Crisis? Communicate!

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Clear, strategic communication has always been the magic ingredient that promotes strong program implementation, good working relationships, and effective nonprofit management. But when a crisis crashes in and disrupts any notion of business-as-usual, the imperative for communication escalates at the same trajectory as the disruption. Don’t go quiet with panic or let the huge details of change management side-line communications. Remember, the words communication and community stem from the same root. To maintain the community within your organization, and your organization’s connection to the community it serves, reach out, inform, and support.

 

If your organization doesn’t have a communications officer, consider temporarily rearranging duties to designate a point person for the work. It’s that important. Here are some ideas for maintaining communications and community in a time of upheaval and disruption.

 

Support Staff Members – Stay connected. Schedule regular online or phone conference check-ins. Provide staff members with instructions about the work they should complete and help them juggle home and work demands. For example, you may arrange meetings to coincide with their children’s nap time or move to evening meetings when children will be in bed. Stress worker safety, provide emotional support, and offer financial or other tangible assistance as possible.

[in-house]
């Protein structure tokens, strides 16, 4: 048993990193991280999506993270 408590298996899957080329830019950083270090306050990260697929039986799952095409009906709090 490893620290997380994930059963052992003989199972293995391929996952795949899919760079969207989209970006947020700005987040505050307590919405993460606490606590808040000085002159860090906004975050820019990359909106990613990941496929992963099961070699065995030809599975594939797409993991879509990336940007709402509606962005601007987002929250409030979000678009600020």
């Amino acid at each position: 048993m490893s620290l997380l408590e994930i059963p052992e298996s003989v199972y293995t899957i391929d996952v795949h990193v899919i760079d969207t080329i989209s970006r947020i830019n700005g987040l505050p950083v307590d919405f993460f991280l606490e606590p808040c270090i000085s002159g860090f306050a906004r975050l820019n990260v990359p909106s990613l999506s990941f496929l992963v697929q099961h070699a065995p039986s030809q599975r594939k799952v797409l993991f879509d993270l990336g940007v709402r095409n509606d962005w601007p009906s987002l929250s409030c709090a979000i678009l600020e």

Connect with Those You Serve – Disseminate clear information about what services you’ll be able to maintain and explain how those services will be delivered. If possible, speak with people by phone to answer questions and provide reassurance that you’ll continue to help them in every way possible.

Tell beneficiaries what to do if they find themselves in crisis. Many are likely to be frantic with concern. Be patient and clear.

 

Connect with Other Organizations – Use online or phone conferencing to connect with partner organizations and explore ways to help each other and the community during the disruption. Understanding the circumstances of collaborating organizations will encourage resource sharing and allow you to more comprehensively assist your clients.

 

Stay alert and listen closely. Good communication is responsive and sensitive to changing conditions. This is definitely not a situation in which you can lay out one good message and call it done.

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